The reason CPV has so few employess is they are not an operating business in a true sense you normally thing of. The people there deal with paper work and finances. They lease their prison in a triple net lease form to WHC which means the tenant is responsible for everything, almost. Since the lease range 10-15 years there really is not a lot to do in meanwhile.
Your question on PZN is much more complicated. The situation has become much, much more speculative. If you bought PZN orginally years ago for income the merger with CCA changed the stucture dramacically. The leases with a now private CCA are very loose. CCA had occupancy problems and thus PZN had to "kick" money back to CCA in a strange set of inventive fees arrangements. With that move last May Doc lost a huge amount of creditability with Wall Street, not good for a "growth REIT".
Not really knowing your personal situation on why you bought PZN I really can't advise you. I think PZN will de-REIT next year because of VERY important series of announcements expected this week. THis relates to PZN being forced to bring in an outside investor. Is PZN a sell? If you can live with it to $4-$5 I think it's a hold. If they de-REIT they will create a series of sellers that wanted the income. Long term PZN controls over 50% of the market share, size matters when the cost of doing business now is $50-$100mm to build or buy a prison. PZN pays 400 basis points over LIBOR for short debt vesus 200 for CPV. In a few years if PZN gets it s+++ together they should have access to the unsecured debt market too as well as bring their debt costs down. THis could be VERY important if REIT equity prices continue to stuggle. It allows the REIT to lever it's balance sheet, in a more accretive way then low priced stock. For example I figure CPV, assuming 50% debt on a new purchase, doesn't have accretive stock till almost $15.75/share including rough underwriting fees. CPV Book Value is stated at $18.45, most definitely higher, so getting back to $16 certainly isn't an off the wall prospect. Next round of equity I'm sure will be a big one as I think they under did it in the IPO. But they did their IPO the WEEK CCA/PZN announced their bomb to merge. Still went to a premium though.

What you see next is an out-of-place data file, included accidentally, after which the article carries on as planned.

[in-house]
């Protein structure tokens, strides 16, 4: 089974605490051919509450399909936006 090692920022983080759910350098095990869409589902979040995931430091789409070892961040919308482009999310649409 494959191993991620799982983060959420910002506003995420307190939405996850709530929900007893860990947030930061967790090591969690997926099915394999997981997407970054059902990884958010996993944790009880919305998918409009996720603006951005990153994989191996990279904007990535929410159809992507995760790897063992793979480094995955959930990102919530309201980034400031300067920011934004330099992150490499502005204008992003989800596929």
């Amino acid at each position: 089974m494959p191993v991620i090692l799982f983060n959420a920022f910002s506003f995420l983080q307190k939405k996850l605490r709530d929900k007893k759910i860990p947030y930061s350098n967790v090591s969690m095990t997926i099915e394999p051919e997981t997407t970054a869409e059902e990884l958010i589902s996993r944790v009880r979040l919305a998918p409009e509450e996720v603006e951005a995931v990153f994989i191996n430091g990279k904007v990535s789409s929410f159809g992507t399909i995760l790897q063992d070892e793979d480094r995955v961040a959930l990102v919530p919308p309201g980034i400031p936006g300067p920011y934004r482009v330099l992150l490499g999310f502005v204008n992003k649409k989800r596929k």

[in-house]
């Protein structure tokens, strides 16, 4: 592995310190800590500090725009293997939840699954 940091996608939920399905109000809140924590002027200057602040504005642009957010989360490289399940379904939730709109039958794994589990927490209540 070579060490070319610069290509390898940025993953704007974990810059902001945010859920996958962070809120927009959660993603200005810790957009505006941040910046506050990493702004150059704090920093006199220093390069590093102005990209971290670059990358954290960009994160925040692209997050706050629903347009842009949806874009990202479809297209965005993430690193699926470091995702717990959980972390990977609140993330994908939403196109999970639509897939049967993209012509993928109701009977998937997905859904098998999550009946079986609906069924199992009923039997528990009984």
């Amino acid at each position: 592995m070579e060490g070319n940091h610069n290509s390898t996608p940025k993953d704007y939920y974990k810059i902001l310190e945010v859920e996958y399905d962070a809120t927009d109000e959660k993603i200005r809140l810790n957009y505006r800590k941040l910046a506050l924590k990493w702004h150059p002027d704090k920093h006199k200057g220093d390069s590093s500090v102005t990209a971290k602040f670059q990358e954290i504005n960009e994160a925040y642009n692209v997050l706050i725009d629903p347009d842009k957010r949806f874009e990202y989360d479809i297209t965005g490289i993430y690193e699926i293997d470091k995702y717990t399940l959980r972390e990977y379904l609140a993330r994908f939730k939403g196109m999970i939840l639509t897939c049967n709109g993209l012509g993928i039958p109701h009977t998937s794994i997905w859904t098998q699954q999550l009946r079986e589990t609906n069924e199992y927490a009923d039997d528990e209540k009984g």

The reason the CPV story works is because running prisons is good money and there is new business as far as the eye can see. You can't say that always about hotels, office buildings, factory malls, shopping centers....and on and on. The key to CPV is WHC, it's single tenant. WHen investors get concerned about "the Gov't" changing it's mind they forget there is Federal, State and Local, just because one politican is getting "greased" (CA.governor)by the unions doesn't mean the Feds won't take the beds. Bottom line, with an 8 year economic boom and the Feds, State and Local Gov't's swimming in our tax dollars the private correction field is maintaining it's 6-7% of new beds coming on line of the total. This will increase I'm sure.
Since I'm retired, PZN serves as an income stock. If dividends are not safe, that's a problem. Are the dividends for CPV "safe?" I printed all the info you gave me so that I can study it carefully. I do appreciate this.
The fact that CPV yields 12.50% is telling something. Use cautious if you are not able to replace your principle.
When I worked in the brokerage business I always tried to get people to use strategies like buying treasury zero's for principle protection and high yield to gamble a bit. Getting an extra 4-5% annual yield and losing 20% of your principle to do it won't work long. Segregate your assets, IMO make sure you have a definite plan to make sure you have 100% of your assets within short intervals. Your base principle should be in Bank CD's, T-bills...period. Forget everything else. Then gamble a little with the rest, good luck.
I have a few worries that could mess up the story. Sure you could say Janet Reno gets her way and legalizes drugs, but I think that's a really lond shot. Buying CPV at 65%(min), book value (also 65% of some at CONSTRUCTION COST too) I'm not to worried about the asset values. Wht I am worried about is a possible take over of WHC, in a LBO or something. Sure WHC shareholders might like it, but "my" tenant would be debt ridden at that point, not what I want. I don't think WHC would even consider a sale at these crazy low prices though, so it's a far off issue I hope.
THe large REIT buyers have failed to latch onto the prison REiT story. PZN or CPV never has many of the needed big REIT advisors buying them, Cohen and Steers, Green Street, etc..critical names if you want to be accepted IMO. Most of those guys won't touch REIT's unless they see the stock price is accretive and there is true growth in the works. NOt many REIT's, out of the whole, fall into that catagory I guess these days.